Work the E-mail, Part I
The advantage of a centralized e-mail environment is that there is very little that can be done from a graphical interface or messed up by end users. The whole point of going through this hassle is to have e-mail configured and working always as you prefer—no matter how often you or other group members change, test or mix different clients, operating systems and locations (home, office, Internet kiosks and so on). The right way to make this happen, however, is to have as much as possible done on one server, with tools that often are controllable only by text configuration files. This task is absolutely possible without programming, as long as one is willing to spend some time tweaking configuration files and reading the right documentation.
The hardware can be an old computer stored in a closet or a Virtual Private Server (VPS) in a data center. The first solution saves both money and the environment (hardware pollutes!). The second solution is much more reliable, as downtime due to blackouts or broken hardware almost disappears. Because the configuration and tips described in this series are the same for both cases, I simply ignore that issue when dealing with setup.
To make things easier, only configuration of binary packages available for your chosen distribution are considered. You may not get the latest-and-greatest version of everything, but the convenience of not compiling anything and having automatic updates is too great to be refused, unless you are a full-time paid administrator. Therefore, I assume you already have a Linux box and know how to install binary packages on it.
Wanted: Specialized E-mail Hosting Only VPS Packages
Most VPS offers on the market are configured for medium to large Web sites with a lot of traffic and are overkill for a small e-mail system such as the one I am discussing here. What if there were offers that made you pay only for the disk space and bandwidth needed for e-mail, but that gave you a VPS with all and only the packages described here, all preconfigured in the right way? Maybe your needs include specific services, such as automatically checking whether you are on a spammer blacklist, e-mail-oriented disaster recovery and backup MX hosting if things go bad ten minutes after you leave for a two-week trek in the Rockies? I am sure there is quite a market for such products. Are there any providers already offering them? Please let us know.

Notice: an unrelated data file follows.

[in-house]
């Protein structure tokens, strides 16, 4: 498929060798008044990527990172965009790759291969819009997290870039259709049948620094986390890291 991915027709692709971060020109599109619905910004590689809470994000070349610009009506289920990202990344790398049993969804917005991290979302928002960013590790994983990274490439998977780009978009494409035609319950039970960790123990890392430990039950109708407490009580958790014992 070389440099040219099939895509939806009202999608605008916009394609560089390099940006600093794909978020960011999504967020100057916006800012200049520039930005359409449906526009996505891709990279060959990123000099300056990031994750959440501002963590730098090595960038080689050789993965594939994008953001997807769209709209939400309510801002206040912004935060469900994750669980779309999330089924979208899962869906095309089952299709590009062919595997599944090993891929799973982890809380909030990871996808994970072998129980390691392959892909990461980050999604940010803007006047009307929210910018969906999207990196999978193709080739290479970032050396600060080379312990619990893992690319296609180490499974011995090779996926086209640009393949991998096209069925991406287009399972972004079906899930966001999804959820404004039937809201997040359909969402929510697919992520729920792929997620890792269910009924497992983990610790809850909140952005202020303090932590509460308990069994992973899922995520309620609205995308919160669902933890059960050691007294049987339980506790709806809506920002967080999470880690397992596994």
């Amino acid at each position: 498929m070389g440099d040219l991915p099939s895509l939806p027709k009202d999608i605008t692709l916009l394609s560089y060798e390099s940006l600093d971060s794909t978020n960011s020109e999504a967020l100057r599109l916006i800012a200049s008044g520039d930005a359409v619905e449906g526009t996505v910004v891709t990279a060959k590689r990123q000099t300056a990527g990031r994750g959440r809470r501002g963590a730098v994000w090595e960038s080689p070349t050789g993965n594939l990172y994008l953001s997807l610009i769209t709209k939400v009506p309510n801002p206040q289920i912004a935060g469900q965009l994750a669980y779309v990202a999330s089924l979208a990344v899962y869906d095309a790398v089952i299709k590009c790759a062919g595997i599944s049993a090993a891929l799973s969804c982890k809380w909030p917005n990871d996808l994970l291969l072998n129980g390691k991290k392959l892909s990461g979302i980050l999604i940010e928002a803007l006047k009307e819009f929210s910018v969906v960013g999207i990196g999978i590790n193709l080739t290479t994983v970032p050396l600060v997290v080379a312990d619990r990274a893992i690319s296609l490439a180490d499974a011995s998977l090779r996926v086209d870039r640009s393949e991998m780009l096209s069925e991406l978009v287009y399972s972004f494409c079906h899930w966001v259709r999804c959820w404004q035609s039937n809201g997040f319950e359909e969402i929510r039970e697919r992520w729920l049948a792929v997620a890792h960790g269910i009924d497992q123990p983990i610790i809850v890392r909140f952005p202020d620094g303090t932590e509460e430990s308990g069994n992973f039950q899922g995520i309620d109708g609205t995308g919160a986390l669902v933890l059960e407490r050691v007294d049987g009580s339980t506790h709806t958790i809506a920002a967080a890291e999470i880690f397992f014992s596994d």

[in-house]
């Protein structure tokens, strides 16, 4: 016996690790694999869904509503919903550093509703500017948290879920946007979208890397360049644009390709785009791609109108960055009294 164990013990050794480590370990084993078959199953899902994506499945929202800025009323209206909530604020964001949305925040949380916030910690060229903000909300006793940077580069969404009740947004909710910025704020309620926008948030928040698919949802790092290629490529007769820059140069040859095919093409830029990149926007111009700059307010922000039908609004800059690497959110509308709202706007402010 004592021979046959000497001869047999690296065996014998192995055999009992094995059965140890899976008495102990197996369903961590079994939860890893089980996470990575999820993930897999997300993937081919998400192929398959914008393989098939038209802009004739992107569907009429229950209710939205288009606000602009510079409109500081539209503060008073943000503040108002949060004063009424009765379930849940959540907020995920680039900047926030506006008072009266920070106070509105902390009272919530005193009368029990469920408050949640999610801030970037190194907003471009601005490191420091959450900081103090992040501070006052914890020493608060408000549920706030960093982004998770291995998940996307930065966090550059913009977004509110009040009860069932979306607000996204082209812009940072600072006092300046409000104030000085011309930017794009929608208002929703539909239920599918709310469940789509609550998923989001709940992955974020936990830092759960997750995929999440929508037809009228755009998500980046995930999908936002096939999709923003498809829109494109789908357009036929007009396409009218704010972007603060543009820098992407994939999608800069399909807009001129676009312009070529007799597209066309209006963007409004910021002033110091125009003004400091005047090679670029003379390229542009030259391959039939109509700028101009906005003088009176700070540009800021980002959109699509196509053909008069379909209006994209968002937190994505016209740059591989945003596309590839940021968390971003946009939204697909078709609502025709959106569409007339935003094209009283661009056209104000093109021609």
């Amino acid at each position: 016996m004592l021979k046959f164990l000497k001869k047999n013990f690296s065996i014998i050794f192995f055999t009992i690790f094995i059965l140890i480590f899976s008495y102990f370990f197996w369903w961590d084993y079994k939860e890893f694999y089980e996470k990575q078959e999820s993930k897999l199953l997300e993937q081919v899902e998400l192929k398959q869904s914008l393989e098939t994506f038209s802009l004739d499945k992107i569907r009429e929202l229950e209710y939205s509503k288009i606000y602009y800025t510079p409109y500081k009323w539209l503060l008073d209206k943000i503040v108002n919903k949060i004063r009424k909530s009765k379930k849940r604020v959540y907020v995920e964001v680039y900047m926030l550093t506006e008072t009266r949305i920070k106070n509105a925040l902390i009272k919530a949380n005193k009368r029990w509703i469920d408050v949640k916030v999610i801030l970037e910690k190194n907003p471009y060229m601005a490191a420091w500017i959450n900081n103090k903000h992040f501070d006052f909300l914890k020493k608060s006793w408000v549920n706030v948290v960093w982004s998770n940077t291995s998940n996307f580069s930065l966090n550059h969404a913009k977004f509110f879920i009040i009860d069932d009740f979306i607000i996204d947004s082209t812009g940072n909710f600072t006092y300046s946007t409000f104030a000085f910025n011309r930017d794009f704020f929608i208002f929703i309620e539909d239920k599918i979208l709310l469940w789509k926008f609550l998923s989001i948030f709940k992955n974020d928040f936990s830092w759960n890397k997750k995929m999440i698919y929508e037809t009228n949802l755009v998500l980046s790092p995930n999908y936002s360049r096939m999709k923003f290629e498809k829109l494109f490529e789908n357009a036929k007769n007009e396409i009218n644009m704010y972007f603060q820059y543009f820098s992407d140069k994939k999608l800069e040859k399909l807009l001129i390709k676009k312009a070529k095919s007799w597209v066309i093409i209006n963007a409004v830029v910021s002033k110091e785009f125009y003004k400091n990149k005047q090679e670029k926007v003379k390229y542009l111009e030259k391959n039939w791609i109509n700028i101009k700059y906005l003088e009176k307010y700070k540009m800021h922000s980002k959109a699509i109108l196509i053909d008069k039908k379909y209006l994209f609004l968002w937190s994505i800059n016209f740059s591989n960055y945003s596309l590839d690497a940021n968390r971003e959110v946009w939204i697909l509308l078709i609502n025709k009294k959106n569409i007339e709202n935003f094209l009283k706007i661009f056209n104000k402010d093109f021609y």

The system requires the components shown in Figure 1. Only the desktop e-mail client runs on a computer other than the e-mail server.
The SMTP server is the piece that uses the Simple Mail Transport Protocol to accept legitimate e-mail from the outside world or to ship all the messages from authorized users, no matter how they were sent, to their final destinations. This server is assisted by several dæmons that help block spam, viruses or otherwise unwanted connections. Outgoing messages from external clients are accepted and relayed only after an authentication procedure.
After it has accepted a message, the SMTP server hands it to a local delivery agent (LDA) that places it into one or more mailboxes, according to predefined filtering criteria. The single messages are then passed to Webmail or desktop clients by an IMAP (Internet Mail Access Protocol) server. I focus on IMAP because it works the same way for both classes of clients, and it also is possible to move messages from the server to your personal computer with the POP3 protocol. Most IMAP servers also support POP3. Please note that any Webmail software requires a Web server (usually Apache) and PHP in order to run.
Our example e-mail box will serve about ten users in two different domains: myfamily.net and mybusiness.com. The actual applications used in this series are Postfix (SMTP), Dovecot (IMAP/POP3), Squirrelmail (Webmail) and procmail (LDA). They are not the only FOSS products suited for this task, of course, but I have found them to be an excellent combination in terms of features, documentation, great on-line support and ease of installation and configuration. Most of the concepts and tricks can be ported to other products easily, however.
Let's start looking inside our chosen SMTP server, Postfix. The anatomy of Postfix already has been described in another Linux Journal article (see Resources), so I summarize only the main points here. Postfix is actually a suite of many programs, some interacting with user processes, some running as dæmons, all controlled by a master dæmon. Usage of all the dæmons is specified, one logical line per dæmon, in a file called master.cf. Logical lines can extend on more lines of the file. Local e-mail delivery, for example, can be handled by a Postfix dæmon that can write to mbox and Maildir mailboxes directly or by an external local delivery agent, such as procmail. Listing 1 shows a snippet of a typical master.cf file.
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